The tension between the need to be a practical business owner while running a creative business is real. Practicality and creativity aren’t mutually exclusive, and it seems that harnessing both is key to running a successful business.
How do you temper creative impulse with strategic decision making? Put your creative know-how to work and find unique solutions to your toughest problems.
Being pragmatic requires patience. It requires a firm belief in playing the long game and keeping your focus on big goals.
When you want to jump at an opportunity, ask yourself: How will this decision impact the company in 10 years? How would I make this decision if I were making it for my family?
Make sure every opportunity ladders up to your overall strategy and stay away from instant gratification.
Think outside the recruiting box
We knew from treetree’s start that we wanted to offer excellent benefits. Not only did we need to attract amazing talent, but we also wanted to help the trees care for their families.
But practically speaking, in the first couple of years, we couldn’t do that just yet. We had to use our creativity to attract top talent without digging ourselves into a financial hole while we were still a growing startup.
One solution that we still stick to is the unique way we handle sick days. We simply don’t limit them. Instead, we instituted short-term disability in order to offer a unique benefit for the times that trees needed to use it, but also to protect the business for needs that extended longer than five consecutive days. We got creative without letting risk scare us out of offering a great perk to our employees.
Be realistic with investments
Sometimes being practical takes even more discernment during times of growth. You can’t always hire for how busy you are at the moment.
Ask yourself: Do we just need to get through this busy period with some creative solutions? Should we bring in a couple freelancers or reward the late-late-night team with comp time when the dust settles?
If you’re like me, you can’t afford to have kneejerk reactions. We’ve had to stay focused on our long-term goals and be creative in how we help the team get through without overloading payroll.
Or how about this: When cash flow looks great and your team is itching to be creative, it’s easy to start projects that don’t need to be started. For example, be realistic with office space enhancements and marketing materials. Especially as creatives, we sometimes get tired of our own collateral or even our own space that we see day in and day out.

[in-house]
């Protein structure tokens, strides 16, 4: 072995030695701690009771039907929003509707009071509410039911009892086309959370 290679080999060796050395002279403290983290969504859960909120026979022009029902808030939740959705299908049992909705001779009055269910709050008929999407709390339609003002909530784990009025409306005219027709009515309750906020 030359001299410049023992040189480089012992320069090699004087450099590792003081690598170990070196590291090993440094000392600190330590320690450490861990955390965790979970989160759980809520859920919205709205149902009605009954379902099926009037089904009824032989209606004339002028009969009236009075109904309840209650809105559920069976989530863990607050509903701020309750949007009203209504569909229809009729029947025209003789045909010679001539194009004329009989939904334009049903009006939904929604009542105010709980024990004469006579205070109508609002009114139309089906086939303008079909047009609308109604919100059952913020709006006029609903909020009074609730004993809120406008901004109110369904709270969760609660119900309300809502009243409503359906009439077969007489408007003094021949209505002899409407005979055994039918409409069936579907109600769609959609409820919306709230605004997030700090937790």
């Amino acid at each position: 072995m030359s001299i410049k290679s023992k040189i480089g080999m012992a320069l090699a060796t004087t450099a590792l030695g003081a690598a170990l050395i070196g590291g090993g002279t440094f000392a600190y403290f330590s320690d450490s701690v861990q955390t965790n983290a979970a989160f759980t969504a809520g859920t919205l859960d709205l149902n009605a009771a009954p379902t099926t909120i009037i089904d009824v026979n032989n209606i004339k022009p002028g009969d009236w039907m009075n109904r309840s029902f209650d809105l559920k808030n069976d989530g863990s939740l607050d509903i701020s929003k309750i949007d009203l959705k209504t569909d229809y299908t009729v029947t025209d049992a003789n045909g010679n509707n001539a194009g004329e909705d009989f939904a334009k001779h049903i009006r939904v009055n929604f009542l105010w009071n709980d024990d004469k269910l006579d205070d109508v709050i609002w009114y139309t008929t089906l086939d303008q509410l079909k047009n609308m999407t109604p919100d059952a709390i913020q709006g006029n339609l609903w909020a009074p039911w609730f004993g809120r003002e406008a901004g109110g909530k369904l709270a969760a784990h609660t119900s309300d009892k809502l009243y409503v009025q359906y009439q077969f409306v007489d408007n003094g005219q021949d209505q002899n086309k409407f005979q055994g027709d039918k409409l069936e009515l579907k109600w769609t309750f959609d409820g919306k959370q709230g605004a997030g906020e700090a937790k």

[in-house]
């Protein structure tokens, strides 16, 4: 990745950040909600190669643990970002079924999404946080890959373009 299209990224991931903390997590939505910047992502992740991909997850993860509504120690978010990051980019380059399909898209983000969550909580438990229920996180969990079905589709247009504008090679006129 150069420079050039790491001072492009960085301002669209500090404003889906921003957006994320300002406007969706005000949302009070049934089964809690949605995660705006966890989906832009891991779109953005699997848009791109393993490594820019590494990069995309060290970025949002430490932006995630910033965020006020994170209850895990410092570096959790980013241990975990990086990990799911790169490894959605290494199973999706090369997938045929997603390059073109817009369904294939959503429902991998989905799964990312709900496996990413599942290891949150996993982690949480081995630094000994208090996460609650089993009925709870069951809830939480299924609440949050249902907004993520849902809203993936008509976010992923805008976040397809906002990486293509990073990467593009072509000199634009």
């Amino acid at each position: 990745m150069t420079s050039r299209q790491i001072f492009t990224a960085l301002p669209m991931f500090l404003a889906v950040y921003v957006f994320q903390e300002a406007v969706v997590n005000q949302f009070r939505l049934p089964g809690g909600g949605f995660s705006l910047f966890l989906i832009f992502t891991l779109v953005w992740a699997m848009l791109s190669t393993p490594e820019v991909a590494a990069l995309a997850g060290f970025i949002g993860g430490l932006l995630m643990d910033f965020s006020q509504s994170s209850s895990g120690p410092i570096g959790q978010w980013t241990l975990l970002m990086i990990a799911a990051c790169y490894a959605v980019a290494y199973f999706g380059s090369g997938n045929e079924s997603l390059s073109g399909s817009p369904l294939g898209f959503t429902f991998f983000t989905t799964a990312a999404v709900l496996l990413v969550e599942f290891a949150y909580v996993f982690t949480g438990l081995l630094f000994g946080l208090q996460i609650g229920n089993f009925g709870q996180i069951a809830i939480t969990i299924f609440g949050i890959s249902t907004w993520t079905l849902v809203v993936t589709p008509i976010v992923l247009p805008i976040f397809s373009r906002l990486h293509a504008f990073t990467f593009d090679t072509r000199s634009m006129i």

We’ve had to resist the urge to redo something just for the sake of redoing it.
Learn to say no
treetree’s unique positioning as The Agency of Special Projects means we have to think outside the traditional industry model. Sometimes it means we decide to say no thank youto tempting opportunities—but practically, it means we can build a great business.
Another practical way to protect our culture is to be selective.
Ask yourself: We can do most things—but should we? Are we aligned with the same core values with potential clients? Wherever we spend our limited resources, are we going to be able to deliver the best possible product? What are the risks to taking on this project and do those risks get us closer to our end game?
It can be tempting to work with every possible new client when you’re still just trying to keep the lights on. Ultimately, you should be aiming to pick and choose opportunities that deliver the best product.
For treetree, being choosey lets us be all-in. Having a selection process means we honor the fact that we can’t do everything. Staying selective with our partners lets us go deep with each client in a way that stays true to our core values.
Learn when to push your creativity further
Operating practically can actually drive more creativity. What are things you, as a creative business, can do better and with more innovation than someone else because of your comfort level with the creative ideation process?
This process teaches us it’s okay to fail. It’s okay to have a million crumpled up ideas in the trash in an effort to find one gem. Owning a creative business helps us create many opportunities while our practical side helps us cherry-pick the best solution.
And at the end of the day, this process tells me that you can run a creative company and be a practical leader. In fact, it’s possible that embracing both is the secret sauce to running a successful business.
Becca Apfelstadt, Co-Founder and CEO of treetree, is on a mission to make sure her agency is the favorite place employees have ever worked and clients have ever hired. treetree is The Agency of Special Projects, located in Columbus, Ohio. Learn more at treetreeagency.com